This story appears in the May 18 issue of ESPN The Magazine.
Your team's in the playoffs, trying to steal a W in your opponent's house. The crowd is rowdy and vicious, attacking you, your teammates and even your mother with howls and rally rags and those damn ThunderStix. But you're prepared. You've stuck to your routine -- a nap (thanks to that block on your hotel phone) and cards with teammates -- plus, you know your game plan cold and are ready for anything. "It's those first 10 minutes that can kill you," says Pens center Jordan Staal. "The fans can't scream for a full two hours. Players can't charge around for the full 60 minutes. If you watch yourself early and make smart plays, you'll make it through those first few shifts. After that, it's all just noise."
Of course, rising above the din is easier said than done. The road always finds a way to draw blood, with a late-night fire alarm, a sketchy cheeseburger or a fan who baits your coach into tossing a water bottle into the stands. Still, any team that hopes to hoist the Stanley Cup must sharpen its road survival skills. Here, players and those closest to them tell us how it's done.
When you're done here, be sure to check out our corresponding NBA road coverage.
NHL pros play on the road all season long. But tight travel schedules and pressure to win make the playoffs a different kind of road trip. We wondered what players have loved and loathed about leaving home behind, so we asked.
Hurricanes (2–2 on the road; won first round in seven games)
"Pittsburgh's locker room is so small, goalies don't even dress with the team; they put us in a room next door. Goalies already get a bad rap for being different. Now we have to dress in a different room? That's not cool."
Ducks (2–1; won first round in six)
"Fans always try to call your hotel room, but you deal with that by using an alias. A lot of teams don't allow incoming calls anyway. I think a couple of coaches got called, and I'm sure that had something to do with the new policy."
Devils (1–2; lost first round in seven)
"Boston has the most inconsistent ice. It's sticky in some parts and gets beat up quickly. They know the ice, the kick points, what spots in the boards are livelier. They base their play around that."
6 Things you should know about arranging road trips
With Ryan Lichtenfels, Ducks manager of hockey operations
(Don't dare call him traveling secretary)
As told to Sam Alipour
1. The Shampoo Is Complimentary.
"The home team provides us with towels, tape, soap and other courtesy items. For everything else -- pucks, meds, sports drinks -- I work with Doug 'Sluggo' Shearer, our equipment manager. If a playoff series goes seven games, we usually have to fly directly to the next city. In that case, we have to pack double. That's why winning quickly and coming home between series is ideal, for everyone."
2. Airlines Rack Up Assists.
"I work with an airline contact called a loadmaster. He coordinates getting our equipment on the truck, nails down our in-flight menu and arranges boarding. On domestic flights, we go through security on the tarmac and walk to the plane. It kind of makes you feel like you're in Entourage. For international travel, we go through the terminal and customs like everyone else. One time Teemu Selanne thought it was okay to bring his skates through security. I had to have my contact carry them through the employee entrance."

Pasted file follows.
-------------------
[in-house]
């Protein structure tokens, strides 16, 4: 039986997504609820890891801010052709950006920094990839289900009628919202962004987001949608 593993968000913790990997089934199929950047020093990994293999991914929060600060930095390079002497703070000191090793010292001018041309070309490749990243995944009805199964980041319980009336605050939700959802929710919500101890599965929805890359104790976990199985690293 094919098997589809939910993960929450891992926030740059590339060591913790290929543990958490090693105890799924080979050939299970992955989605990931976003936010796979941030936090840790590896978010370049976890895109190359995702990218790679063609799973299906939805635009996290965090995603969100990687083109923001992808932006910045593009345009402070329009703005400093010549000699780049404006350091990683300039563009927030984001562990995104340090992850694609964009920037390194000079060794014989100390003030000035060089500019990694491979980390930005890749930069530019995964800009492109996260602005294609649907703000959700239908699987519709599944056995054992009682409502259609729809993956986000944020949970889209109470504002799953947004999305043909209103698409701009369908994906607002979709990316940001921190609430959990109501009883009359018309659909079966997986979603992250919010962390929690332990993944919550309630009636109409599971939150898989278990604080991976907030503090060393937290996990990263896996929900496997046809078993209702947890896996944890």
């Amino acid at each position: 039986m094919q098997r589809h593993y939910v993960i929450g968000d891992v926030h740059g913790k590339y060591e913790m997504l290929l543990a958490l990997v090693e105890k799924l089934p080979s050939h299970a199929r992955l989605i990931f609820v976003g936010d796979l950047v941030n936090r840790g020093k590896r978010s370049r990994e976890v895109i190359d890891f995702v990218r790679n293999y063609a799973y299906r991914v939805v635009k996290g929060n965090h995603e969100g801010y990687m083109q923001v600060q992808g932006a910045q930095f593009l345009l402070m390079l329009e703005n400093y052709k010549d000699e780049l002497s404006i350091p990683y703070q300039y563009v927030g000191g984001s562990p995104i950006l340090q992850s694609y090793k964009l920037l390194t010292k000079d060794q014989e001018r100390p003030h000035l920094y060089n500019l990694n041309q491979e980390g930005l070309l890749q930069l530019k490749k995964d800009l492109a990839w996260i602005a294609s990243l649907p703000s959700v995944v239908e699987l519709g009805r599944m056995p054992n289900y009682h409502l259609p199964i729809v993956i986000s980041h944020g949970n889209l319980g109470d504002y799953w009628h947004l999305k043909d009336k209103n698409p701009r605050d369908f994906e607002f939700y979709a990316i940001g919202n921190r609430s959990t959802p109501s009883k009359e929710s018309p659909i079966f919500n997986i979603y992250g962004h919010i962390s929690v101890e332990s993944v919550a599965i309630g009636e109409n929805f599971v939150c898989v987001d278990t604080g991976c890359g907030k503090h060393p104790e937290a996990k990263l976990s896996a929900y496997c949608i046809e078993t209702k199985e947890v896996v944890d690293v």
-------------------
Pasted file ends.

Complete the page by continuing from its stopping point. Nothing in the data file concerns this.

3. Nothing Is Easy During the Postseason.
"I finalize our hotel contracts before the season, but since I never know where the playoffs will take us, that period is always a scramble. When we played the Wild in the first round in 2007, I had to book us at three hotels because of conventions in St. Paul. Otherwise, I book all the players on the same floor and shut off incoming calls so fans can't bother them. I also create a rooming list detailing which player wants extra pillows, who uses an alias and who rooms with whom. The CBA says players with fewer than 600 games and 10 years' experience get a roommate."
4. Comfort Foods Keep Us Grounded …
"Before a game, I'll set up a meal of chicken, pasta and salad, as well as special requests. James Wisniewski likes sparkling water, Ryan Whitney likes chocolate milk and Chris Pronger likes Thousand Island dressing. They all like sweets. In Ottawa, during the 2007 Finals, our restaurant caught on fire before dessert, so I arranged a bus to Dairy Queen. Before the most important game of their careers, the guys were ordering ice cream like kids after a Little League game."
5. … As Does Recess.
"Coach Randy Carlyle has me set up team outings on the road. We've gone bowling, played cards, shot pool and, in Vancouver, rode bikes through Stanley Park. Players really get into it. Once we went go-kart racing, and Teemu showed up with his own helmet and fire suit."
6. The Work Doesn't End With the Cup.
"When we won the Stanley Cup in 2007, players had appearances with it on Jim Rome and Leno. It was my job to get them to the studios. I remember being in the back of the town car, buckled up and holding the Cup in my arms like a baby. Then it hit me: Holy cow, I have the Cup! It was surreal. And the best part of my job."
Big Number: 62
Detroit's Chris Chelios has played in an NHL-record 261 playoff games during his 26-year career. But barring multiple injuries to its blue line—top D Brian Rafalski missed the second round's Game 1 at home with an upper body injury—it's unlikely this postseason that the 47-year-old D-man will boost his mark of 62 road wins (third all-time, behind Claude Lemieux and Mark Messier).
Contributors: Sam Alipour, Lindsay Berra, Chris Broussard, Ric Bucher, Bryan Chu, Louise K. Cornetta and Charles Curtis